News from yet another Kentucky Amish SMV case: defendants will have a PA Dutch interpreter (story no longer online) following difficulties understanding court proceedings.
In this latest case (the third this year in KY, in Logan County), four Amish, including one woman, have been cited for not displaying the orange triangle.
Even though Amish speak English from a young age, and many very capably, we might forget it is still a second language for them. I speak Polish as a second language, but I’d feel at a distinct disadvantage trying to follow along with legalese in a Polish court, for instance.
No doubt complicating things is that this group is not represented by an attorney. Also of note is that the defendants are from a conservative Amish background (likely a Swartzentruber group, though I haven’t been able to confirm that).
Amish language learning
Not all Amish schools are the same. The level of education can vary depending on the orientation of the group. In more conservative Amish schools, children tend to receive a lower level of language training than Amish schoolchildren from more progressive groups.
Karen Johnson-Weiner, who has done extensive work on both Pennsylvania Dutch language and Old Order education, explores this topic in Train Up a Child: Old Order Amish and Mennonite Schools.
Karen notes that Swartzentruber Amish learn “an English no longer spoken by their non-Amish neighbors” (p 59). Vocabulary taught in Swartzentruber schools, typically based in outdated school texts like McGuffey’s Readers or the circa-1919 Essentials of Spelling, is archaic (p 58).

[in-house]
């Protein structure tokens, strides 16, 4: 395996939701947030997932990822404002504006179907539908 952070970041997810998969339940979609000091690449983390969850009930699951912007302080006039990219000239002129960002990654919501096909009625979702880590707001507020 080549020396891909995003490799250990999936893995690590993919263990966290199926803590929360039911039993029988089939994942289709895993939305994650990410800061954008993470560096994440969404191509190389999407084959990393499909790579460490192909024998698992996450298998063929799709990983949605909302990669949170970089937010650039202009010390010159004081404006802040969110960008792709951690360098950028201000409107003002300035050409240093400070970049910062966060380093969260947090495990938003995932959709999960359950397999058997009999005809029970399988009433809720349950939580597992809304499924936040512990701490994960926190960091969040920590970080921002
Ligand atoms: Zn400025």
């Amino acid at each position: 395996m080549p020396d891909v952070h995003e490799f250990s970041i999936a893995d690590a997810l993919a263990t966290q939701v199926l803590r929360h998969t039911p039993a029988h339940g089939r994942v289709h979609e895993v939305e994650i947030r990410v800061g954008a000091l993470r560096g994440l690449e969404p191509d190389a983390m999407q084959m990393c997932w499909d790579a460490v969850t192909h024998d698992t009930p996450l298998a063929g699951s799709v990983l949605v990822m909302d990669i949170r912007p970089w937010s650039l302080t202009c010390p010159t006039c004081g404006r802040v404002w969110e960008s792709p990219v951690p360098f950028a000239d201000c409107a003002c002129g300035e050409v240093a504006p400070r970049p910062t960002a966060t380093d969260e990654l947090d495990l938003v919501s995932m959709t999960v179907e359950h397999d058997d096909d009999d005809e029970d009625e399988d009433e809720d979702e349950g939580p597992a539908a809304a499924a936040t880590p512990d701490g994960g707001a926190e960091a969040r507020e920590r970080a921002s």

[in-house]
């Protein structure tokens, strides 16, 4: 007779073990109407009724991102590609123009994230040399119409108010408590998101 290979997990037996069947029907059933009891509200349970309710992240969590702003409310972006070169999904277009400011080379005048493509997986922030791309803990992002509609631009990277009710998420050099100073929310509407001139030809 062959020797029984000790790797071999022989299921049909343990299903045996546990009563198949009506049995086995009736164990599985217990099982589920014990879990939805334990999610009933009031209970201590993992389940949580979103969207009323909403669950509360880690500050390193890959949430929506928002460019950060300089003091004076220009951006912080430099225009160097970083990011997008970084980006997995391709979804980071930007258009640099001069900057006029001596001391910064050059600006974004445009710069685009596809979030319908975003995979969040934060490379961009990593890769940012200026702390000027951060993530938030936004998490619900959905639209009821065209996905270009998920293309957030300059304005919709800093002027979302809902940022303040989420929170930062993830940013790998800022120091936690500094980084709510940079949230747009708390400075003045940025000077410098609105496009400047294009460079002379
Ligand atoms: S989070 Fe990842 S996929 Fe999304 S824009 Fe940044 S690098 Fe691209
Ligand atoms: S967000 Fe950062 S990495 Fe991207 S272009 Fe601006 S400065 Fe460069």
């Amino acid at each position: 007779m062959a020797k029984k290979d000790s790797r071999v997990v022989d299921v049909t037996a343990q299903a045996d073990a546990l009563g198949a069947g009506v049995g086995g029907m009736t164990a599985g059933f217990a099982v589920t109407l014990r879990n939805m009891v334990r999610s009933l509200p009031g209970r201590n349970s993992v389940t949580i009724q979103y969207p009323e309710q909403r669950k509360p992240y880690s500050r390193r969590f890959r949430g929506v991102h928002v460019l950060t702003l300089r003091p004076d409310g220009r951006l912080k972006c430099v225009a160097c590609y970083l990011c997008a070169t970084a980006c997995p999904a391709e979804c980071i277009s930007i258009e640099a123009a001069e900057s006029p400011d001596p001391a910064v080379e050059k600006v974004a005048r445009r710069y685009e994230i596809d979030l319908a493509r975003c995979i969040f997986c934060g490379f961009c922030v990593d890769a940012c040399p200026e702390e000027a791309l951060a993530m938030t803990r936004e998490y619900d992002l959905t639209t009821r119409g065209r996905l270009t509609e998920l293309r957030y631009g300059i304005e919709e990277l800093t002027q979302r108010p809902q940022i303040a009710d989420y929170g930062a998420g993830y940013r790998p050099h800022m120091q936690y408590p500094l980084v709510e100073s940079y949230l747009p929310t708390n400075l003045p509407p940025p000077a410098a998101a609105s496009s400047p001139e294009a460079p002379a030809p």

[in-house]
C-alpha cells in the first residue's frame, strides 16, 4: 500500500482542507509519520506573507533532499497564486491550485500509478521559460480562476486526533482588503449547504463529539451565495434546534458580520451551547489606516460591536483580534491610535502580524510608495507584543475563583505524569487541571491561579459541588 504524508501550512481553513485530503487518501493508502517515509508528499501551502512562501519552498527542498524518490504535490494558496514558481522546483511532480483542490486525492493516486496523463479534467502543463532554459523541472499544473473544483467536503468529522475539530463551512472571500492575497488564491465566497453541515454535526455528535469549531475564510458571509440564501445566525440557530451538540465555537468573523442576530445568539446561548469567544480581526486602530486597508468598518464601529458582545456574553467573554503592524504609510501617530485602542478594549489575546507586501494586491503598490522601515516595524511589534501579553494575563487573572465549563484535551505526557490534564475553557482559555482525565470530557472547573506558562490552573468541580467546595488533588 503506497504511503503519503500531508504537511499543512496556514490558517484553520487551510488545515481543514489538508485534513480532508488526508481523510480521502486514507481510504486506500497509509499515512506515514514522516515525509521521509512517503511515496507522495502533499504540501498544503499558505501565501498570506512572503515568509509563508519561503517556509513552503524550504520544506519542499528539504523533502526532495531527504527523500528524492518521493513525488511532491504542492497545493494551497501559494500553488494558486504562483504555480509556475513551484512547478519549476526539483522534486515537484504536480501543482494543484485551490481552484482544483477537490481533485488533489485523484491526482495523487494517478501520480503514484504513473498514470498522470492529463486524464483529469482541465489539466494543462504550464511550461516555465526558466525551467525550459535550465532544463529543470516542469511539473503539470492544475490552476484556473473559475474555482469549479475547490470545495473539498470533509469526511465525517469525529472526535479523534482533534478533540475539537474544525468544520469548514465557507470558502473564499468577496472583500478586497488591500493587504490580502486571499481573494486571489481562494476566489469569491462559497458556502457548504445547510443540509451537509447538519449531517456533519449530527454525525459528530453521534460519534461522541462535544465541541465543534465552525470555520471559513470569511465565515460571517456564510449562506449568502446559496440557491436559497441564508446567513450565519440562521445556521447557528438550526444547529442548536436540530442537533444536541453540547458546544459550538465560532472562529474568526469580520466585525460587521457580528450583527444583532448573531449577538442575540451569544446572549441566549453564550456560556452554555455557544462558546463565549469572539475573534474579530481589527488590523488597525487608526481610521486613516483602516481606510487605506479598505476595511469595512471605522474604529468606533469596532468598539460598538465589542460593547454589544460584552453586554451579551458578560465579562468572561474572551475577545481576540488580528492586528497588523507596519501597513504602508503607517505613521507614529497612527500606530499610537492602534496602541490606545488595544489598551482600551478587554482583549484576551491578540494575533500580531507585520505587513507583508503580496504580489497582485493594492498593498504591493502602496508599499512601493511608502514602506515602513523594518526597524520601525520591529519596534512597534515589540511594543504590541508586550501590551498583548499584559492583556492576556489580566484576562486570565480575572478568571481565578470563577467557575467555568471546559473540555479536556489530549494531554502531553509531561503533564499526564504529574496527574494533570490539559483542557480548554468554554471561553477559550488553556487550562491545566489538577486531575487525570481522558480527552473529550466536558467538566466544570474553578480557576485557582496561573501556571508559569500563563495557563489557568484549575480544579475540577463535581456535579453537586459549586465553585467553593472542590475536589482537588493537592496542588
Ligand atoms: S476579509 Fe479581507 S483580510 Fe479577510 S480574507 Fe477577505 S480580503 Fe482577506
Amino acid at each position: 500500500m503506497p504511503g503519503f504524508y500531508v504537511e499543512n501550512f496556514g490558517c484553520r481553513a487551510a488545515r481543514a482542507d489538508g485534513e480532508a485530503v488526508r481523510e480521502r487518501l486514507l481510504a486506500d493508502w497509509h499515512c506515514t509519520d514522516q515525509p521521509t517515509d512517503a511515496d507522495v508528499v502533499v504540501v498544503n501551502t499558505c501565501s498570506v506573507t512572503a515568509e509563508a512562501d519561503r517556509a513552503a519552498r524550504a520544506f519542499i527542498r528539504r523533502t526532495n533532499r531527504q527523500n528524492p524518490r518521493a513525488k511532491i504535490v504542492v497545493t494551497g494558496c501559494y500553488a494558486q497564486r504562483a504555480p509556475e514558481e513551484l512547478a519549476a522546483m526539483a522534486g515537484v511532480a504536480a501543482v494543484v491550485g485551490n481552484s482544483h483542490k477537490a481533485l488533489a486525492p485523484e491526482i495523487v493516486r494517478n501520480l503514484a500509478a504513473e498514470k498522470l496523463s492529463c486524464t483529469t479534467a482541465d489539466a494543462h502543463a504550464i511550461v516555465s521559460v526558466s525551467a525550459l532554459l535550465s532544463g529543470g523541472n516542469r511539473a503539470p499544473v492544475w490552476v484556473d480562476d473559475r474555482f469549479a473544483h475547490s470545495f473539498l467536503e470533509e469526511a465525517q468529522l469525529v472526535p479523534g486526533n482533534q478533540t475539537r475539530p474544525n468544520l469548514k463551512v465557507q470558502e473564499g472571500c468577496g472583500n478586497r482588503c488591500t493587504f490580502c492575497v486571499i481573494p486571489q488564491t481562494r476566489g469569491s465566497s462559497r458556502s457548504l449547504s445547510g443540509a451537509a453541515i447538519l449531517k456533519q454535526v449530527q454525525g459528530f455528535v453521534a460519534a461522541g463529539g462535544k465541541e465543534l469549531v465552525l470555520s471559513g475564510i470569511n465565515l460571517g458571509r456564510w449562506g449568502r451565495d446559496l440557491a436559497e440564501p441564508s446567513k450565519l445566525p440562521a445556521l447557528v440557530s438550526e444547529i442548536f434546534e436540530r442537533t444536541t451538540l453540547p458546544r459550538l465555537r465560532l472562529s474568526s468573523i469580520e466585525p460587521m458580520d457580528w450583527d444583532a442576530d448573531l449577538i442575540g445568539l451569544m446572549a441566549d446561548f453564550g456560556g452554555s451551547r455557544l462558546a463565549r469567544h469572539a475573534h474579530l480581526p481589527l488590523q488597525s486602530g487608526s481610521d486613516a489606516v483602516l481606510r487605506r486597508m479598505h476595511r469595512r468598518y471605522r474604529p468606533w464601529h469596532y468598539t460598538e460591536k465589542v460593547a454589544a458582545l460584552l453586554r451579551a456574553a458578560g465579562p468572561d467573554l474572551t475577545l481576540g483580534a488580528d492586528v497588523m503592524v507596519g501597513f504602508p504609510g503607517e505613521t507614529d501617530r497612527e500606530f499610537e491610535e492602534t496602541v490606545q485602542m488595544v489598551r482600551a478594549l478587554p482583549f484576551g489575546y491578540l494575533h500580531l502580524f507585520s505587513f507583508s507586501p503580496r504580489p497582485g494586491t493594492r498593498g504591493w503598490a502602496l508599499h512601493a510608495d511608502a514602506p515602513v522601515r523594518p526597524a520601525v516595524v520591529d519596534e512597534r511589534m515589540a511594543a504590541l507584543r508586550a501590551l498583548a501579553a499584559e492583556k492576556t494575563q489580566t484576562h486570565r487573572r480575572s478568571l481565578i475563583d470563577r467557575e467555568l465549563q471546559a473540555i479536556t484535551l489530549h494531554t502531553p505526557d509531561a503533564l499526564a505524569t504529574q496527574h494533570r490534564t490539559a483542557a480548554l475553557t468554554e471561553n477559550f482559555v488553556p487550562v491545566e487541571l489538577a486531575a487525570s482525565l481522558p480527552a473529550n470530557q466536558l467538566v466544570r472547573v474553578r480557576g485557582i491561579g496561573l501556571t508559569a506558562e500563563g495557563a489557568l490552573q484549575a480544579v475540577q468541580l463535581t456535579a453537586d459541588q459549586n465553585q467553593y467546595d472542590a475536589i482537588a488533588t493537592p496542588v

Much of it, she notes, is “of little use” in practical matters. For example, sixth graders “memorize for spelling tests such words as “luncheon”, “telegraph”, “madam”, “trolley”, and “piano””.
Eighth graders must tackle “words no longer used by their English-speaking neighbors, including household terms such as “emetic,” “gimp,” “chiffonier,” and “poultice,”; industrial terms such as “magneto” and “adz”; urban terms such as “jitney” and “linotype”; and rural words such as “Bordeaux,” “sulky,” and “whiffle tree”” (p 58).
There are a number of reasons these texts are used, including “reinforc[ing] a sense of continuity in the community” (p 60). The net result, though, is that graduates of these schools are likely to have a weaker grasp on the English language.
Thinking in a foreign language
Still, conservative Amish or not, a second language is a second language. Karen quotes an experienced Swartzentruber schoolteacher: “[It] still comes the handiest for me to talk German because that’s the language we use the most” (p 55). I’d bet most Amish, regardless of church background or occupation, would agree with that statement.
I recently asked someone from a much “higher” Amish group whether dealing in English still “felt” like using a foreign language. She replied that it did, and that she thinks in PA Dutch, even though she does much work in English.
I rarely think in Polish, which I began learning about 13 years ago. I sometimes get close to it, say if I only use it for a few days in a row, like when I’m with family who speak no English.
I’ve always admired people who seem to flow with foreign languages effortlessly. Even though I can handle a lot of what’s thrown at me in Polish, I don’t belong to that group.
What about other second language learners out there? Do you think in your second language? Could you follow along in court?
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